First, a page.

Financial crisis is not eco-friendly
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KAI RYSSDAL: Amy and I were talking about those loan guarantees and Detroit moving to more fuel-efficient cars. That’s just the latest indicator that the environmental movement has been on what you might call a roll the past couple of years.
The debate over climate change and fossil fuels has grown more prominent. There’s more private investment in clean energy, and there are more regulations designed to fight global warming. But just how well can “green” weather an economy drowning in red ink?
From the Marketplace Sustainability Desk, Sarah Gardner reports.
SARAH GARDNER: Martin Schlageter is a clean-air advocate in Southern California, and he’s furious at Arnold Schwarzenegger.
MARTIN SCHLAGETER: Our reaction to the governor’s veto is one of disgust and disbelief.
Schwarzenegger vetoed a bill that would have slapped a clean-air fee on cargo containers entering California ports. Shipping emissions dirty the air and exacerbate global warming. But in rejecting the fee, the Republican governor argued it was another added cost on business in hard times. Get ready to hear that refrain a lot. Take the debate over regulating greenhouse gases nationwide:
KENNETH GREEN: Certainly, it’s hard to see a president coming in and saying, “You know, I think what’s wrong with the country is your energy’s not expensive enough. Here, let me raise that for you.”
That’s Kenneth Green, a scholar at the American Enterprise Institute. Green is no tree-hugger, but even environmentalists have doubts now that Congress can pass a bill capping greenhouse gases next year. Anything that threatens to raise energy prices will turn off consumers as pocketbooks get squeezed.
Environmental strategist Ted Nordhaus says the green bubble has burst.
TED NORDHAUS: I knew we were in a bubble when my Sports Illustrated showed up one week and it was the “green issue” of Sports Illustrated.
Nordhaus believes “green consciousness” doesn’t go much beyond what he calls the “liberal elites.” He expects the economic downturn to put a lot of green initiatives on the back burner. But Nordhaus says even a recession can’t wipe all green religion away — especially the stuff that’s saving business money.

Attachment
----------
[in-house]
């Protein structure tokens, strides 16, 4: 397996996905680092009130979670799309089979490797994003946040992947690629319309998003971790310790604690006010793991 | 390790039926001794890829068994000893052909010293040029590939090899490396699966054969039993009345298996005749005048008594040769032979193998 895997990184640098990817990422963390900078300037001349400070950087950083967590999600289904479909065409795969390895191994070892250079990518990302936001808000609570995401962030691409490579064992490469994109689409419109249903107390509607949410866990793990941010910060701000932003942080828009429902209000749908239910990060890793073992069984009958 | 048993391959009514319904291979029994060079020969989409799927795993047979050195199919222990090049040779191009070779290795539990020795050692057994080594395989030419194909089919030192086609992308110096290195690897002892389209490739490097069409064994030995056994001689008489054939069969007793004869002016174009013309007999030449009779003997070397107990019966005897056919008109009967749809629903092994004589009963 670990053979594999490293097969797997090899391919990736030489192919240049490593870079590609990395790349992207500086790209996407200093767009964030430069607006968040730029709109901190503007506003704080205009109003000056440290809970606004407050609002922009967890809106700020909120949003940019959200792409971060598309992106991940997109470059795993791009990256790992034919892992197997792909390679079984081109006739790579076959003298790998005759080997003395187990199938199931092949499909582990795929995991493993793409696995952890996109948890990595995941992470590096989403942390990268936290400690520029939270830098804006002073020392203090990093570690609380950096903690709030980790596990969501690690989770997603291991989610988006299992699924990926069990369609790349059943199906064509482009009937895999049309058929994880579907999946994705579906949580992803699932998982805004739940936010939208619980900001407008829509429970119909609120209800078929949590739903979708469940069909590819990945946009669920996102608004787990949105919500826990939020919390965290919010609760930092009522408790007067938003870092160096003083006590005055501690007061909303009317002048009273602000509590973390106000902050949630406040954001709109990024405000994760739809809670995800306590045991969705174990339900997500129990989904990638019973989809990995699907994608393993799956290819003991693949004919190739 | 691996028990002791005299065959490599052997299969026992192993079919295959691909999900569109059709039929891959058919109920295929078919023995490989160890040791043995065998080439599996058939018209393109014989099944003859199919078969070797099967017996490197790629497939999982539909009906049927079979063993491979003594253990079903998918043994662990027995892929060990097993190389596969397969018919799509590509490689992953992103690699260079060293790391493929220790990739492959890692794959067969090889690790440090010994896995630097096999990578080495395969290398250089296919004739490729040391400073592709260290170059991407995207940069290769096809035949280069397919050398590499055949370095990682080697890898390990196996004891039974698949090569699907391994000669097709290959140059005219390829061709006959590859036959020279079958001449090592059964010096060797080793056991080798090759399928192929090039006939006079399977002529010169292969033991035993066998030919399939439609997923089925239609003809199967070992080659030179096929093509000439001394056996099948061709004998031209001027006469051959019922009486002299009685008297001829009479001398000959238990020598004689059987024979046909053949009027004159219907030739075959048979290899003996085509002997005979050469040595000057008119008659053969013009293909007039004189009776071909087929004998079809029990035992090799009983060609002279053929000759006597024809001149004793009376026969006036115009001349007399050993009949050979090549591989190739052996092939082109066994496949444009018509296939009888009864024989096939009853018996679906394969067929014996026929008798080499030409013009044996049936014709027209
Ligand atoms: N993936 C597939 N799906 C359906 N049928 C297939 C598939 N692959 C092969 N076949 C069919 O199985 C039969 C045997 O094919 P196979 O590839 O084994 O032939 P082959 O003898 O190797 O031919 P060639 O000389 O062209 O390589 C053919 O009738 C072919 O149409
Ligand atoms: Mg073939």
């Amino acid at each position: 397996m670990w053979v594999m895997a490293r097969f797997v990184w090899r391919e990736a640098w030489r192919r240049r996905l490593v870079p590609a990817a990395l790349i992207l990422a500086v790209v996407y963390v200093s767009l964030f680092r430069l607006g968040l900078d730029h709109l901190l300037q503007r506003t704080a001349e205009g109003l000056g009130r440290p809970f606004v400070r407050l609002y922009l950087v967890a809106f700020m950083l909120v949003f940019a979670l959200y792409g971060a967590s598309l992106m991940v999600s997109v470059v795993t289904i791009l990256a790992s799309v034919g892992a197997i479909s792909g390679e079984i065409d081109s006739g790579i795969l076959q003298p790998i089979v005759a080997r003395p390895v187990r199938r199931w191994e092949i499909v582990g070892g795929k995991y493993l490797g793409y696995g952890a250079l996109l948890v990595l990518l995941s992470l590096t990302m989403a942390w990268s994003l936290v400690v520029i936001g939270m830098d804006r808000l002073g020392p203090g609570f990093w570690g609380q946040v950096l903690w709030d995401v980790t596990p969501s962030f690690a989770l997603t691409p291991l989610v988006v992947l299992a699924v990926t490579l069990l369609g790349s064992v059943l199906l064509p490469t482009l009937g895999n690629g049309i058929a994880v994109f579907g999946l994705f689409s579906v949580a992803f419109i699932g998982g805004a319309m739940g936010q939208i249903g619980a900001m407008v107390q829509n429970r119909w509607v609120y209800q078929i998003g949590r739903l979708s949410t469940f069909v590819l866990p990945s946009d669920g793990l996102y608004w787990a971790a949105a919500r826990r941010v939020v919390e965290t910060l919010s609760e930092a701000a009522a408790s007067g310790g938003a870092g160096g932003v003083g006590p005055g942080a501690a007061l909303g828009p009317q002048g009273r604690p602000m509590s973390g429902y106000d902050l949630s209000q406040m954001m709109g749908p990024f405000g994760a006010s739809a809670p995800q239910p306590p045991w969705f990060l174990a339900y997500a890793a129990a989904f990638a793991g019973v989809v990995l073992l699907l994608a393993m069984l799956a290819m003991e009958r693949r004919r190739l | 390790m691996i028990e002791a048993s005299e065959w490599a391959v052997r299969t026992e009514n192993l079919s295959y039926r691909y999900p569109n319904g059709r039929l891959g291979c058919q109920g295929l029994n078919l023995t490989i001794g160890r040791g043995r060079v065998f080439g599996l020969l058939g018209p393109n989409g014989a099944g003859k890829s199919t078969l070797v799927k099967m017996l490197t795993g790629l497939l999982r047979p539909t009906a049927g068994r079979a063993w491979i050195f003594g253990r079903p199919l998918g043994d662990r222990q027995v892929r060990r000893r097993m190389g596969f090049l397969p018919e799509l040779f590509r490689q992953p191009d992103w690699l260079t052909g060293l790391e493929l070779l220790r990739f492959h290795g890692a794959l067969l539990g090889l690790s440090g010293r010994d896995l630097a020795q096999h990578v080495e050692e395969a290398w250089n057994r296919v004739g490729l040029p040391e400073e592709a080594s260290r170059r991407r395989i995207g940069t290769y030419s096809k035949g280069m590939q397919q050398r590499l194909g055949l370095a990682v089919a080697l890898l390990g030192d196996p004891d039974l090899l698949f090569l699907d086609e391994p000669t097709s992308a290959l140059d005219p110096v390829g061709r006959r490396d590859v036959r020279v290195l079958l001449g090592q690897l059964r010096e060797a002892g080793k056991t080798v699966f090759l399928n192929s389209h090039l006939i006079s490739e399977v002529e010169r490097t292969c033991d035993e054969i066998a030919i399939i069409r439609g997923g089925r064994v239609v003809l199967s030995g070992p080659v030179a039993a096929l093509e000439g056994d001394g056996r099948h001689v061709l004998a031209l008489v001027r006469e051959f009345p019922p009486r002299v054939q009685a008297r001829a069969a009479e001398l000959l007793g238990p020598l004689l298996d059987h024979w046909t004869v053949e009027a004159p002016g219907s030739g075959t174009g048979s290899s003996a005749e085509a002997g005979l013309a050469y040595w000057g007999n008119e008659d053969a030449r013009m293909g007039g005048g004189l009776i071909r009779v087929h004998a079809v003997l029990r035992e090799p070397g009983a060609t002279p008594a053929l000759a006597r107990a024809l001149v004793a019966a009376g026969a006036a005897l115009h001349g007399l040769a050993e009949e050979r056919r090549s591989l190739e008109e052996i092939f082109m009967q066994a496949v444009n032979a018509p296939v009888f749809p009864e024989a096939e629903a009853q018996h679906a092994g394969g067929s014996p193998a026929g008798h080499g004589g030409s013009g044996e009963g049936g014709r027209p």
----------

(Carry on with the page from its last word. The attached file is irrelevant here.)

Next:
NORDHAUS: Where a Wal-Mart and other companies have made big investments in efficiency and other practices that are not only sort of good for the planet but allow them to get their costs down, I think that will sustain.
But what about green energy? Analyst Eric Wesoff at Greentech Media says there’s good news and bad. The good news is that along with that $700 billion bailout, Congress also renewed tax credits for industries like wind and solar. The bad news?
Eric Wesoff: Some of the investment banks that were providing financing for many of these very large solar projects, such as, unfortunately, Lehman Brothers, are no longer viable entities.
Trouble is, to commercialize renewable energy you need economies of scale. And scaling up takes lots of capital. So a credit crunch is the last thing these companies need.
Nancy Floyd is founder of a green venture capital firm called Nth Power. She says it can take hundreds of millions of dollars for a company to start production.
NANCY FLOYD: Many of them were counting on being able to access the public markets to be able to then execute on their business plan and become profitable. Those are the ones that are really going to be in trouble.
Floyd says her firm isn’t pulling back, at least right now. She and other clean-tech supporters see this downturn as a “bump in the road,” not a dead end for the green economy.
Glenn Hurowitz at Greenpeace insists the alternative energy business is the country’s best hope for getting back on its feet. He wishes that $700 billion we’re spending on the banking bailout would go to a green stimulus plan instead.
Glenn Hurowitz: We’re giving hundreds of billions of dollars to Wall Street, and so far it doesn’t seem like Wall Street even cares.
Hurowitz and other backers of a massive green spending plan, say the Wall Street bailout is “shoveling good money after bad.” Shoveling good money after green, they insist, would create millions of badly needed jobs.
I’m Sarah Gardner for Marketplace.